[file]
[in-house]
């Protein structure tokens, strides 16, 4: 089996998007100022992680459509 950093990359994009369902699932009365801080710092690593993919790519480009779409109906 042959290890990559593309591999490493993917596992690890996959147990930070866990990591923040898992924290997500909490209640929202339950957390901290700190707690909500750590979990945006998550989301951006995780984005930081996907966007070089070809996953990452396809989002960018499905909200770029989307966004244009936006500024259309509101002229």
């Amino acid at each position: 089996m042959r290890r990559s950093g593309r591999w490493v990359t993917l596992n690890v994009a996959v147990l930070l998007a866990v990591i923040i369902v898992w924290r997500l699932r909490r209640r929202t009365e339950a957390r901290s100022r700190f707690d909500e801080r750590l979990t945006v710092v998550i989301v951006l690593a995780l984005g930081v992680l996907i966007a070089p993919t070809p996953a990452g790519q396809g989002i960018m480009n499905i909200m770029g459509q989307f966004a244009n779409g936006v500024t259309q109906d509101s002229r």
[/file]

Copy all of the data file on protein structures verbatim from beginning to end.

[in-house]
């Protein structure tokens, strides 16, 4: 089996998007100022992680459509 950093990359994009369902699932009365801080710092690593993919790519480009779409109906 042959290890990559593309591999490493993917596992690890996959147990930070866990990591923040898992924290997500909490209640929202339950957390901290700190707690909500750590979990945006998550989301951006995780984005930081996907966007070089070809996953990452396809989002960018499905909200770029989307966004244009936006500024259309509101002229």
């Amino acid at each position: 089996m042959r290890r990559s950093g593309r591999w490493v990359t993917l596992n690890v994009a996959v147990l930070l998007a866990v990591i923040i369902v898992w924290r997500l699932r909490r209640r929202t009365e339950a957390r901290s100022r700190f707690d909500e801080r750590l979990t945006v710092v998550i989301v951006l690593a995780l984005g930081v992680l996907i966007a070089p993919t070809p996953a990452g790519q396809g989002i960018m480009n499905i909200m770029g459509q989307f966004a244009n779409g936006v500024t259309q109906d509101s002229r």